It’s tough out there, in Ye Olde Gaming Industry, for a small-time, low-key, Indie developer to get the word out on their passion project. There’s only so much that interviews, social media tags, and word-of-mouth can accomplish. Sometimes, a clever developer attempts something new in the never-ending search for good publicity. Whether or not that succeeds, or whether or not that attempt is received well, is entirely dependent on the fickle and oscillating nature of the video game community. Adding to this balancing act between brilliant and blundering is the powder keg of social media outrage that seems perpetually short-fused and ready to blow. Trying to take advantage of and subvert that trend is not an easy thing to do, and for even having the gall to attempt such a thing, I give much credit to the team behind Tokyo 42 for trying—but not quite succeeding—to pull off a marketing stunt like this.
Earlier this year, Paul Kildoff-Taylor began tweeting about Mode7 Game’s Tokyo42, and was eventually followed by a mysterious man named Mark Followill, who claimed that Tokyo42 was a blatant rip-off of his game, “originally” released for the 1987 ZX Spectrum and IBM-compatible Tokyo41. Followill continued to accuse and attack Mode7, eventually posting screenshots and even video footage of his game, to which Tokyo42 bore an obvious and inarguable resemblance. Followill even had a blog that documented his case.
Eventually, journalists and Internet detectives started digging into the story and despite some deep investigation, could not seem to come up with any proof of Tokyo41 actually existing. Further dissection revealed that while the game featured mouse control, the Spectrum didn’t actually have a mouse. Furthermore, most CGA games didn’t feature scrolling to the level that the footage indicated, amongst a few other modern touches. Followill responded to these accusations by claiming that he had “restored some of the original sound effects and music to modern standards.” However, despite pleas from journalists and interested parties, Followill refused to release a copy of his game. Not only that, but the complete lack of a paper trail, registration of any kind, and the absence of the game from any site or magazine prior to this Twitter feud led some to believe that perhaps this was just an elaborate marketing hoax.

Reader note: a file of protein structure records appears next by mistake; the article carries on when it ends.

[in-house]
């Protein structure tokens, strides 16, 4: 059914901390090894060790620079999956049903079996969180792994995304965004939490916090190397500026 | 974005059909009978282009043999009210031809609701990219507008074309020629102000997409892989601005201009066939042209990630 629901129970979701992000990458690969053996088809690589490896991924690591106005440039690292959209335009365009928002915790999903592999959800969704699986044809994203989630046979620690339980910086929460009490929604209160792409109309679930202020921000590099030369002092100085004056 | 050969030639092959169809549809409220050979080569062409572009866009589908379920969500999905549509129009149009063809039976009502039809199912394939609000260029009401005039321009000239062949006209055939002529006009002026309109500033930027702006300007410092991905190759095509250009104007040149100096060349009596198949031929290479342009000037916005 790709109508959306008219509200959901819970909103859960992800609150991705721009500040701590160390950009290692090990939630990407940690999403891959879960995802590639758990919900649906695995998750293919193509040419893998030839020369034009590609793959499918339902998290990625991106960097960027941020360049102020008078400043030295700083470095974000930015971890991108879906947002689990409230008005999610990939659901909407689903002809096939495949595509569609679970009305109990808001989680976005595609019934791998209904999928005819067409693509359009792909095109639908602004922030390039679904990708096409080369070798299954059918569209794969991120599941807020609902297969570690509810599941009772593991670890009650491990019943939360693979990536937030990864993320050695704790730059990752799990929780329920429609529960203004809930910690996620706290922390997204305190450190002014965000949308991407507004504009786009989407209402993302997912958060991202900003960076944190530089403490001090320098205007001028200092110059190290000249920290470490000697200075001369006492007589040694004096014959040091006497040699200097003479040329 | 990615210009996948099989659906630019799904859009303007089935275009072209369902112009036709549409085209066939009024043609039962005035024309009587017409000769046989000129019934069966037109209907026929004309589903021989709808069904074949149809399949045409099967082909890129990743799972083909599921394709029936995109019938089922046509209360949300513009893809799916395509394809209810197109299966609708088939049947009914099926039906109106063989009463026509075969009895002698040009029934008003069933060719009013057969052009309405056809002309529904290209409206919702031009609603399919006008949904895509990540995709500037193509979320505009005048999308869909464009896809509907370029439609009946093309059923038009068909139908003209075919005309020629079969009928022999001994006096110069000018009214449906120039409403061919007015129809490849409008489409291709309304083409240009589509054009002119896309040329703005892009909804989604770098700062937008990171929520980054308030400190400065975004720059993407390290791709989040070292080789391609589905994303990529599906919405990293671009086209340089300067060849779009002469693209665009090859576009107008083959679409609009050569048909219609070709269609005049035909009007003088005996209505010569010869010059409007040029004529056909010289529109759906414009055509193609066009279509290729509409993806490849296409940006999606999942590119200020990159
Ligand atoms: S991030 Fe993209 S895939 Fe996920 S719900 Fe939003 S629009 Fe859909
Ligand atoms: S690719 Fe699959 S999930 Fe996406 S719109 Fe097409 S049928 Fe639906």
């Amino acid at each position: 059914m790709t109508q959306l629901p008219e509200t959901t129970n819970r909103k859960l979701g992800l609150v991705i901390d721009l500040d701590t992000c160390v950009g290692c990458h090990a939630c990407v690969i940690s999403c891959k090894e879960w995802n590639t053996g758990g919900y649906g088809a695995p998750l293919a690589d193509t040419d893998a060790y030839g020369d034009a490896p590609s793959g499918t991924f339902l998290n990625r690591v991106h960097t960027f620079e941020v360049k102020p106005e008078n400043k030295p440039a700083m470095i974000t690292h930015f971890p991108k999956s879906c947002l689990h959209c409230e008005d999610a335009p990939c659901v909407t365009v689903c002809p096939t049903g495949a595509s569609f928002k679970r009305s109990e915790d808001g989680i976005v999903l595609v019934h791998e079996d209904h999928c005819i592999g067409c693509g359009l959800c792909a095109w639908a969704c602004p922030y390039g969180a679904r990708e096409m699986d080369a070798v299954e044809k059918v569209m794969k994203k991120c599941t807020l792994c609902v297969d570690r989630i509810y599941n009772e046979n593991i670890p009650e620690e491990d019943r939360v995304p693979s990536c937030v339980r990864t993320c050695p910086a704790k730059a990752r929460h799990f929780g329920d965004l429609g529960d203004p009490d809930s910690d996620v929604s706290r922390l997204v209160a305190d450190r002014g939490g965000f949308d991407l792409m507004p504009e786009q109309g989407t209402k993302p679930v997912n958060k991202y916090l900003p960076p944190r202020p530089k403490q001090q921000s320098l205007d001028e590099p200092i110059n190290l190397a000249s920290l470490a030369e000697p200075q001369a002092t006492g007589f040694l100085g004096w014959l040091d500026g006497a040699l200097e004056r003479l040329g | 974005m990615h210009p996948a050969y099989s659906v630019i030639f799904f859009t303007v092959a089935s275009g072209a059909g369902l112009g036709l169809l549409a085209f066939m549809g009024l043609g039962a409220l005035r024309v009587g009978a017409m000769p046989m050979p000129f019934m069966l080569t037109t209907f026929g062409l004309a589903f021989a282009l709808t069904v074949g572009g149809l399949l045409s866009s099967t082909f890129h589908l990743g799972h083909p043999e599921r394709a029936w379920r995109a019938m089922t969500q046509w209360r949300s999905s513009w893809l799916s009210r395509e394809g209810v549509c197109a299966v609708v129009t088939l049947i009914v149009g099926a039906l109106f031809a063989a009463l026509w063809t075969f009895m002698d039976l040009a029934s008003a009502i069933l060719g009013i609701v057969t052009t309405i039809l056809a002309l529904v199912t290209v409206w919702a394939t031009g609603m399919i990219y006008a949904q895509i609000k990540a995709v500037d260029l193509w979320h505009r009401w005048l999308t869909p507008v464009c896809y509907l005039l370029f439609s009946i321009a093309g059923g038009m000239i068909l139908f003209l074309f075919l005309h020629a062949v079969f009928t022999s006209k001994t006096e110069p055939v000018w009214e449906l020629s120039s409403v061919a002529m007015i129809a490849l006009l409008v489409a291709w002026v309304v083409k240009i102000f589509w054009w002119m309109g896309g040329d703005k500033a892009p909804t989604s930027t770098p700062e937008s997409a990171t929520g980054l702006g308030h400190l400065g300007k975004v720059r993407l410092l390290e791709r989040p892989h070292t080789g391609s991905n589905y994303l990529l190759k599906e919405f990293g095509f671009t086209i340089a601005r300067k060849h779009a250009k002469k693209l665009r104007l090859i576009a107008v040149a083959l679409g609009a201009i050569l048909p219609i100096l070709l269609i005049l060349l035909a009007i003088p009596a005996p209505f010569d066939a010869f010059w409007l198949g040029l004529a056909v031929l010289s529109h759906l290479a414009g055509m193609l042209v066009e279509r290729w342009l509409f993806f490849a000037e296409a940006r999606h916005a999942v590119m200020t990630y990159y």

Well, now know this to be true. A video was released today that finally revealed the joke, which was followed by a blog post from Kildoff-Taylor explaining the hoax and what they were trying to accomplish.
“We did something silly this week to mark the release of Tokyo 42 on PSN. It was a collaboration with the INSANELY awesome Bonerman. You should get his games to say thank you for being so fantastic.
I invented a developer called Mark Followilll who had a bee in his bonnet about the fact that Tokyo 42 was a clone of his “original 1987 ZX Spectrum and IBM-compatible title” Tokyo 41. Marben aka Bonerman produced the demake and we started leaking information about it.”
So here we are, wondering whether or not this marketing ploy was successful (arguable, as many, including myself, had zero idea about this “controversy” until the big reveal) and if making light of the very real issue with idea theft and fraud in the gaming industry was a smart move. On the one hand, Kildoff-Taylor’s little game is pretty concurrent with modern ARG (alternate reality game) marketing tactics. The Internet loves a mystery, and the only thing it loves more than mystery is controversy. Throwing up a un-verifiable theft claim in an industry rife with such problems is sure to stir up some heated opinions, and tacking on a 30-year-old game no one has ever heard of only fuels that fire. Then, unfortunately, the backlash happened.
“I do worry a bit about more extreme PR tactics becoming commonplace in games — it’s something I’ve written about before. I do like stunts and silliness but there is a really fine line with this stuff: people are angry with me about this even though I was extremely careful to make everything about it scream “PR STUNT”. I’m now being told that it’s a shitty joke, that I’m taking attention away from important issues in the world, that I’m a shameful liar and so on. I can’t imagine what this would have been like if I’d really pushed things.”
At the end of the day though, despite all the anger and ire directed at Kildoff-Taylor, only two things are really important here.
- Are people talking about the game?
- Was anyone, or any other studio, harmed or affected by this stunt?
In regards to the first, well, you’re reading this—you now know about the existence of Tokyo42. Hell, before discovering this sordid little tale this morning, I had no real idea about Tokyo42, and I work in games’ journalism. As for the second issue, that’s a big clear and clean “no”. While some posters on the Internet are claiming that Kildoff-Taylor’s PR endeavour made light of a real problem in the industry, nobody outside of Mode7 was actually involved in this. There was no thievery, no real smack-talk, no slander, no copying. The only people hurt here are Kildoff-Taylor, in the threats and messages he’s been receiving, and anyone who thought that this Followill was real and felt a kinship and empathy towards his plight.
Whether or not Tokyo42 is a success will be based on the quality of the game itself. If we’ve learned anything in the last year, it’s that initial hype—regardless of the method behind generating it—fades really quickly if a game isn’t good. Games need legs these days, especially for Indie studios. Having said that, generating a bit of controversy mixed with mystery in an act of simply getting the name out there—as long as no one outside of the company engaging in these acts is affected—can’t hurt. If it manages to get even a few more people interested in the game, then the ploy, stunt, trick, whatever you want to call it, has done its job.